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Data Snapshot  

UW Medicine Hospitals:  

COVID-19 Positive Inpatients Feb 4 2021

King County: The county reported 264 new positive cases and 9 new deaths on Feb. 4.  

Washington: The state reported 301,372 cases and 4,388 deaths as of Feb. 2.  

United States: The CDC reports 26,277,125 cases and 445,264 deaths as of Feb. 3. 

Global: WHO reports 103,989,900 confirmed COVID-19 cases and 2,260,259 deaths as of Feb4.  

Numbers update frequently, please follow links for most up-to-date numbers.

UW Medicine COVID-19 Vaccine Distribution Update  

Total Vaccine Doses Administered: 67,328 

  • Total first dose: 50,482 
  • Total second dose: 16,846 

As of Feb. 3, 2021. 

COVID-19 Literature Report

COVID-19 Literature Situation Reportis a daily (M-F) newsletter put together by the Alliance for Pandemic Preparedness that provides a succinct summary of the latest scientific literature related to the COVID-19 pandemic.

Key Takeaways: COVID-19 Literature Situation Report Feb. 3, 2021 

  • A randomized trial (RECOVERY) of azithromycin to treat COVID-19 found no differences between treatment and placebo groups in terms of survival, duration of hospitalization, proportion of patients discharged alive within 28 days, or proportion of patients meeting composite endpoints of mechanical ventilation or death. More. 
  • Interim analysis of data from the University of Oxford studies of the ChAdOx1 (Oxford-AstraZeneca) vaccine suggested that lengthening the interval between vaccination doses was associated with increases in the clinical efficacy. The efficacy after the second dose was 82% with an interval of 12+ week between doses, compared to 55% with <6 weeks. Antibody responses were more than twice as high after a 12+ week interval between doses compared to <6 weeks among those who were 18-55 years old. Reduced viral shedding among vaccinated participants suggests a potential for reduced transmissibility. More. 
  • The 501Y.V1 SARS-CoV-2 variant (first identified in the UK) had around 10 times higher binding affinity for human ACE2 than the N501-RBD strain, suggesting a potential mechanism for the observed increase in infectivity of this strain. More.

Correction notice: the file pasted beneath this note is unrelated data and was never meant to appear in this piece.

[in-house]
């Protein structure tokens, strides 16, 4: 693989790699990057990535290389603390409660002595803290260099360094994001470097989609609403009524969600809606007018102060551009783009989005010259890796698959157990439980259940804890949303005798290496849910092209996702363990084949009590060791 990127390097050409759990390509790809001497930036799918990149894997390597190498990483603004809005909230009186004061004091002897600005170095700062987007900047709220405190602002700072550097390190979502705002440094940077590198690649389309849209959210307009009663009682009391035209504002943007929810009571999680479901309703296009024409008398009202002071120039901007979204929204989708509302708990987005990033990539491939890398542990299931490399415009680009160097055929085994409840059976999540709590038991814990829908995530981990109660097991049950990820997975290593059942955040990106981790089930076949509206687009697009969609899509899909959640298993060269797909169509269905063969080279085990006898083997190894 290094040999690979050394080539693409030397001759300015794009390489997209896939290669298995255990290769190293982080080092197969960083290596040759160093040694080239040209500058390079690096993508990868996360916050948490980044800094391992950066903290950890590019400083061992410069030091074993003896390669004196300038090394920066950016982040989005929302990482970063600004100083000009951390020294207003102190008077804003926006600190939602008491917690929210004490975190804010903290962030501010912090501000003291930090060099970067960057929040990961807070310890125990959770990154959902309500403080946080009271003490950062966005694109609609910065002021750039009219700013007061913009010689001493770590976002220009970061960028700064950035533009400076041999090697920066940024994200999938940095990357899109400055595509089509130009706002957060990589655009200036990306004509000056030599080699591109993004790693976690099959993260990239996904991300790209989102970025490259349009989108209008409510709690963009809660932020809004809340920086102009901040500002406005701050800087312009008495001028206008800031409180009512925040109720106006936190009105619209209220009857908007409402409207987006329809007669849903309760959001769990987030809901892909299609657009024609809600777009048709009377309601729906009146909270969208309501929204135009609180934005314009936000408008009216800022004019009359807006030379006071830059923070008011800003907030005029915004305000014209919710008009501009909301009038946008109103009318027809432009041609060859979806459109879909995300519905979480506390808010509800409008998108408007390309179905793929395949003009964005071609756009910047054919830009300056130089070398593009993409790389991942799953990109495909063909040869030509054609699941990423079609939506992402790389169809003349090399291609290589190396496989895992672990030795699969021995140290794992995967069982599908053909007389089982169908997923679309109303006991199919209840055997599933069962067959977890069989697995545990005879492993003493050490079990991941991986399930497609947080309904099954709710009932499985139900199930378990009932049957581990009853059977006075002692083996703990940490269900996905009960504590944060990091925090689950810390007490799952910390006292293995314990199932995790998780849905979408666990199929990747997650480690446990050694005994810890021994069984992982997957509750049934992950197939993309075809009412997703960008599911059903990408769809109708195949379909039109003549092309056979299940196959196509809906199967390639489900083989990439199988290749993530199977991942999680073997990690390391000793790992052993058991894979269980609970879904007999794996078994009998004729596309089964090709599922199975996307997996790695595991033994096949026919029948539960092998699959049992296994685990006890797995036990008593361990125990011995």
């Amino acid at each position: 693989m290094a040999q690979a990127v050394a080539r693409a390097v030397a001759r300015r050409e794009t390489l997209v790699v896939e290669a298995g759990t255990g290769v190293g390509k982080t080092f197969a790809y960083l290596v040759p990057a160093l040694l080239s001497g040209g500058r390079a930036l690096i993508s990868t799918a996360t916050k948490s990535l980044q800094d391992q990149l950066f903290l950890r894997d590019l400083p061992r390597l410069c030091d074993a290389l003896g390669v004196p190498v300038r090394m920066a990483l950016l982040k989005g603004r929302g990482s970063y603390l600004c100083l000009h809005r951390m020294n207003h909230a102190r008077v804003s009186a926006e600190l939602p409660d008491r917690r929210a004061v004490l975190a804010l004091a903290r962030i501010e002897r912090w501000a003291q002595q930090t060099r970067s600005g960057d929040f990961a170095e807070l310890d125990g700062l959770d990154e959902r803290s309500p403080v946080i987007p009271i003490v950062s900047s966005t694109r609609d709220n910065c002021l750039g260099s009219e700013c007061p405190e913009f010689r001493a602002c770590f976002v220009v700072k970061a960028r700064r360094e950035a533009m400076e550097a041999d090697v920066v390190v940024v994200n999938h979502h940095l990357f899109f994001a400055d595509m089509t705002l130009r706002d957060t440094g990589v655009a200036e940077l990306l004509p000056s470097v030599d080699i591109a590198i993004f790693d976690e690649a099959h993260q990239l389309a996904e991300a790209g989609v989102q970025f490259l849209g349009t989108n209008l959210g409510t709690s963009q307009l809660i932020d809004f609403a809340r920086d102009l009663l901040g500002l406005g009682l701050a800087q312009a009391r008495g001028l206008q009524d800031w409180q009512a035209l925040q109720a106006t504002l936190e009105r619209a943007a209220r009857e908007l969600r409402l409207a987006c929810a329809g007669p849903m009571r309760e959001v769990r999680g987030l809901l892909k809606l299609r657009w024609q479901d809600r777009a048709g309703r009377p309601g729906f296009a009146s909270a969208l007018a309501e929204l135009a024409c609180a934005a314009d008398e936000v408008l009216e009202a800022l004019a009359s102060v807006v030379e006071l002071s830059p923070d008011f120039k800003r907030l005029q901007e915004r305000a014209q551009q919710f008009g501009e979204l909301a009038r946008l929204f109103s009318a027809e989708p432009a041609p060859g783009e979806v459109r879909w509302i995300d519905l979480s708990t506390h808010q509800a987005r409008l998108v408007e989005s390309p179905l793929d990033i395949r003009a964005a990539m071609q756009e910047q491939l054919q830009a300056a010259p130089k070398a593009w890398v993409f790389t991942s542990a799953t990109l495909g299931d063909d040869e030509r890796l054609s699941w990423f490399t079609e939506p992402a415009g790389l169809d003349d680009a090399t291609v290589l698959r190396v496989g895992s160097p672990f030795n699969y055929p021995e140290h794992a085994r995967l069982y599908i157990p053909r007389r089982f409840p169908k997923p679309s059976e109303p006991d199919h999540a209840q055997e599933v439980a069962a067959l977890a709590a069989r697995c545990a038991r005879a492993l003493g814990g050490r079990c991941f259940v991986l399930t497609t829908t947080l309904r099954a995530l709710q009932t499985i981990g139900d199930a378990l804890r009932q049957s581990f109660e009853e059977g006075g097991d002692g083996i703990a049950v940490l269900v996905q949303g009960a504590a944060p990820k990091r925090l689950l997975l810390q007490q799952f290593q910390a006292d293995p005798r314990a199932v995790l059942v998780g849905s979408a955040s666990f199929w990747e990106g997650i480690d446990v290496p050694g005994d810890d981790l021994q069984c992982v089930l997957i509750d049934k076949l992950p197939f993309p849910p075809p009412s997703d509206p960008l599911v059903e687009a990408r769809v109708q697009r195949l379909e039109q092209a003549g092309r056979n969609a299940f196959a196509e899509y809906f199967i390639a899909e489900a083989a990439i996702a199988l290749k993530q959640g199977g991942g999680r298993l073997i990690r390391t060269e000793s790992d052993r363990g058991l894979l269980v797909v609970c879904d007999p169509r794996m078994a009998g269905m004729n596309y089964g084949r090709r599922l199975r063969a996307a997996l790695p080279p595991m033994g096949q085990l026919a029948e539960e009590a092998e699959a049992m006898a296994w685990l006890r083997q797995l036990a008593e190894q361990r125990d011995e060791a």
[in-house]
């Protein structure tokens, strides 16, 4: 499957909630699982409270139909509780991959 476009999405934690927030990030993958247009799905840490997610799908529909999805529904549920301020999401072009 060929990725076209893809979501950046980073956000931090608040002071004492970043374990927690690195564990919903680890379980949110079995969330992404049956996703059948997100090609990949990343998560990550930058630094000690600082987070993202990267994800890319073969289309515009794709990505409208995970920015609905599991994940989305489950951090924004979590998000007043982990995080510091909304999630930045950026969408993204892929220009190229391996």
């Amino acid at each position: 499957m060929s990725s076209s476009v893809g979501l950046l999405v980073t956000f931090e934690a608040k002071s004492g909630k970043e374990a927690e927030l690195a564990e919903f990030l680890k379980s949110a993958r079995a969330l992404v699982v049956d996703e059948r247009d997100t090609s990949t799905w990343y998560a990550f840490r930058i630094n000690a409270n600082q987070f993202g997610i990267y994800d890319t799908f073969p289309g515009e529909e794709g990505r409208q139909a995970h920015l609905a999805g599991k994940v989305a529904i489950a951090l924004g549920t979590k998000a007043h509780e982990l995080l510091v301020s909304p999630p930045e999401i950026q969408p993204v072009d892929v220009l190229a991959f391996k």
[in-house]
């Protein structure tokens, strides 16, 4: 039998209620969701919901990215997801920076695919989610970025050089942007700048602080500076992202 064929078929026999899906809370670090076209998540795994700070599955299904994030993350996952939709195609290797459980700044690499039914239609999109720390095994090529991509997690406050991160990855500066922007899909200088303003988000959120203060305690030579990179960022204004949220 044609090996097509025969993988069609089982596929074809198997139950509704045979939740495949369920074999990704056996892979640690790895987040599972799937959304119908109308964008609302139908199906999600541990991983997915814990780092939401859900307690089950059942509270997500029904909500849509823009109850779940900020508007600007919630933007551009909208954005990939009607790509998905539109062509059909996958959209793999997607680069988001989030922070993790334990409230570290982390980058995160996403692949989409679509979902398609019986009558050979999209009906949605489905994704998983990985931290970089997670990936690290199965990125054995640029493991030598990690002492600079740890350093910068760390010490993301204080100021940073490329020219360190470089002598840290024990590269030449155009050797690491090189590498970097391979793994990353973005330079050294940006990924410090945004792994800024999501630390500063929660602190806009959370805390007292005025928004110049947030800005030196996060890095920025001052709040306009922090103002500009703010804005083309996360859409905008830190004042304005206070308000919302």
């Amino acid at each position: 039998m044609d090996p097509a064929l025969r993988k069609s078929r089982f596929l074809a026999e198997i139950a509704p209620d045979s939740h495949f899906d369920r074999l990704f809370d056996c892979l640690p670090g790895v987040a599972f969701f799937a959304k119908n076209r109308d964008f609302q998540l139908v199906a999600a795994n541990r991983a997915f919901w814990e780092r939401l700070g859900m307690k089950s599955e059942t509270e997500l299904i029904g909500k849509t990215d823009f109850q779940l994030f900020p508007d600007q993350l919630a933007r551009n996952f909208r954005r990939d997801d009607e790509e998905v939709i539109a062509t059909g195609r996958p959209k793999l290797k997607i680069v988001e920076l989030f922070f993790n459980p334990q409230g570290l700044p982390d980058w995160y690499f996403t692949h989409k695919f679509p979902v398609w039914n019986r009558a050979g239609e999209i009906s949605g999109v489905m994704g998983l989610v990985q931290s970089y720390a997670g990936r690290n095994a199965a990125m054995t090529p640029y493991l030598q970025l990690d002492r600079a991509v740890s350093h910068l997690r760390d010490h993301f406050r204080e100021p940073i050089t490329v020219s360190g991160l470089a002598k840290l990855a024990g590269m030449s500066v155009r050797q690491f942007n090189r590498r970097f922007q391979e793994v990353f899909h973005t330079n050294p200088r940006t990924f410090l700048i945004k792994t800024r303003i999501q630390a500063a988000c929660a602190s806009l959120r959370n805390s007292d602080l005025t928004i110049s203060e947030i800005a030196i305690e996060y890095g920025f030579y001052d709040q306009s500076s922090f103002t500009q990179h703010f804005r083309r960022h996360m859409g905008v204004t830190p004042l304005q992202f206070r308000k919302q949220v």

COVID-19 Literature Surveillance Team, is an affiliated group of medical students, PhDs and physicians keeping up with the latest research on SARS-CoV-2 / COVID-19 by finding the newest articles, reading them, grading their level of evidence and bringing you the bottom line.

Read the latest report: Feb. 2 | Daily COVID-19 LST Report. 
Listen to the latest podcast: Jan. 18 | COVID-19 LST Podcast. 

UW Medicine in the News

KOMO News: State now starting to get 3-week COVID-19 vaccine allocation projections from feds
Featuring: Lisa Brandenburg, President, UW Medicine Hospitals & Clinics
“Some health care providers, including UW Medicine, are not currently scheduling new first-dose appointments due to current lack of supplies. Right now, UW Medicine doesn’t yet know when those new appointments will resume, a spokesperson told KOMO News. In recent weeks, the number of COVID-19 vaccine doses that UW Medicine has received has ranged each week from approximately 11,000 during the week of Jan. 11 to approximately 9,400 for the week of Jan. 25, according to figures provided by UW Medicine. ‘We’re continuing to do a week-by-week evaluation. We are hopeful that there will be more vaccine coming and we are aware that the Biden administration is looking to create additional vaccine distribution across the country,’ said Lisa Brandenburg, President of UW Medicine Hospitals & Clinics.”